Daffodil Dreamland


The daffodils have returned and they are spectacular!  It seems that every day this week I have seen a new variety emerge.  Last year, Gail did her best to take a picture of every variety of daffodil that we have here at Blithewold and we spent the winter sorting through the pictures.  We managed to find the names for most of the ones in Blithewold’s daffodil collection with a few exceptions.  There are several historic cultivars that predate the records we can locate.  We are hopeful that further research will reveal the names of these beautiful specimens!  In the meantime, when you visit Blithewold you can see an exhibit in the Summer House featuring extensive information about daffodils and a list of all the named cultivars in our collection.  If you’ve ever wondered what a daffodil division is or when to plant daffodil bulbs or if you simply enjoy learning new things, this display is for you!

If you are at all concerned that the daffodil season might be waning, don’t worry!  Many of our late varieties have yet to open.  The early varieties have just passed their peak but still look lovely and the trees around the property are beginning to put on a show of their own.  The cherry trees in the Water Garden are so pretty right now.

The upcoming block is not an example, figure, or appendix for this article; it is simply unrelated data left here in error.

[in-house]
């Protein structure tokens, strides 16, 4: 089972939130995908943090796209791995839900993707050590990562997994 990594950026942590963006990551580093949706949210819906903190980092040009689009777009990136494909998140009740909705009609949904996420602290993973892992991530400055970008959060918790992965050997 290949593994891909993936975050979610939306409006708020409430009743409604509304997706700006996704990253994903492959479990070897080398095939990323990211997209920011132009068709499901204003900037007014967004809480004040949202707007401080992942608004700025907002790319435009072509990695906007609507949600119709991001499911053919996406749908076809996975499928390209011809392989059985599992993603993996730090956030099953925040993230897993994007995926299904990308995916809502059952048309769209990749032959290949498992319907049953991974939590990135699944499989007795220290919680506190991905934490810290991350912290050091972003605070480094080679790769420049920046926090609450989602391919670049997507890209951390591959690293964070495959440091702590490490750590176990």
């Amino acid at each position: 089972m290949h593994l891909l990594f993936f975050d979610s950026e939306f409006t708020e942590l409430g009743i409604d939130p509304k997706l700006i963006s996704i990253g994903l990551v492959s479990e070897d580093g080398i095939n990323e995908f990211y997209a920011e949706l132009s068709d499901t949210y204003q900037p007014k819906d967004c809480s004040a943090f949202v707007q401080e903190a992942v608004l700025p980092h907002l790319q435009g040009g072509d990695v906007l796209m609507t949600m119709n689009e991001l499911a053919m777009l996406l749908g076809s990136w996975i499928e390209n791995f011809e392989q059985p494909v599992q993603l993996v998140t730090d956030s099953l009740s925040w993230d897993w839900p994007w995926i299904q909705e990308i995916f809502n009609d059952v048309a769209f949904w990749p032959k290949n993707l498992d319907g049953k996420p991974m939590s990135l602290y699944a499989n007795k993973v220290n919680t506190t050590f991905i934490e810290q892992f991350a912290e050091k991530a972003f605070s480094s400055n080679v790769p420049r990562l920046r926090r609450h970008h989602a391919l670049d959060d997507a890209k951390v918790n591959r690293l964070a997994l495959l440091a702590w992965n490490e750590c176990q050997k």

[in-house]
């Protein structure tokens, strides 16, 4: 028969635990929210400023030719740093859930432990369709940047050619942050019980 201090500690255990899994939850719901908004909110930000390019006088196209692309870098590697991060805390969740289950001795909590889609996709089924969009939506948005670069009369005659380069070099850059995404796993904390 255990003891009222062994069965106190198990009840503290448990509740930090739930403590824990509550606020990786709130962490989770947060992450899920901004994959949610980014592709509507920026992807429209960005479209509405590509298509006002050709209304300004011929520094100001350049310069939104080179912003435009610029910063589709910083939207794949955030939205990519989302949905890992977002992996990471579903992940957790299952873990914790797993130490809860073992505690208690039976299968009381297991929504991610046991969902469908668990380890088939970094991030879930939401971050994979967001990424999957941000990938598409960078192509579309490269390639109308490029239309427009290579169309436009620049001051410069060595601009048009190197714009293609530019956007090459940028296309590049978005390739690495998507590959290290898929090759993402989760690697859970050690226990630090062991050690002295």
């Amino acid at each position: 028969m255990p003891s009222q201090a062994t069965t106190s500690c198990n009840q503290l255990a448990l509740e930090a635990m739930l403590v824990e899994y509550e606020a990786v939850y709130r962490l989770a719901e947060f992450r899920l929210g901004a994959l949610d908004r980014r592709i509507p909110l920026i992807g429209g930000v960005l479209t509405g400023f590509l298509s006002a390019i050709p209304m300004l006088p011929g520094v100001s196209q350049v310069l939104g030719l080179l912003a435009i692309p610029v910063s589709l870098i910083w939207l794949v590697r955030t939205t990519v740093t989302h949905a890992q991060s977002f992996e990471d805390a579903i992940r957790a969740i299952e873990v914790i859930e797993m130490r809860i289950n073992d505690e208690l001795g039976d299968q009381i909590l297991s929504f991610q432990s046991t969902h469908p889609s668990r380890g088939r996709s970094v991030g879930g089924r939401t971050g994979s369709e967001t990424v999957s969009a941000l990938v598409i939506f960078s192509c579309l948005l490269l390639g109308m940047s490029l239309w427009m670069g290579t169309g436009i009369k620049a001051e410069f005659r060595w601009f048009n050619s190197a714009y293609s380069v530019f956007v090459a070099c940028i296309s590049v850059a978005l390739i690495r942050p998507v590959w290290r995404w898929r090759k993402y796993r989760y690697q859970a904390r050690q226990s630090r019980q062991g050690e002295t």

To look out across the Bosquet and see so many cheerful daffodils in one place really is stunning.  Thinking of being stunned, I recently learned in Noel Kingsbury’s book Daffodil that Narcissus (the Latin name for daffodil) comes from the Greek word narco, which means “becoming numb.”  This may have more to do with their sap than their beauty, but I felt the connection nonetheless.  (Daffodil sap can be an irritant and any daffodils you cut from your own yard should be kept in a separate vase from other flowers.)

I hope you have the opportunity to visit Blithewold and see for yourself the great beauty of the daffodils.  Happy Spring!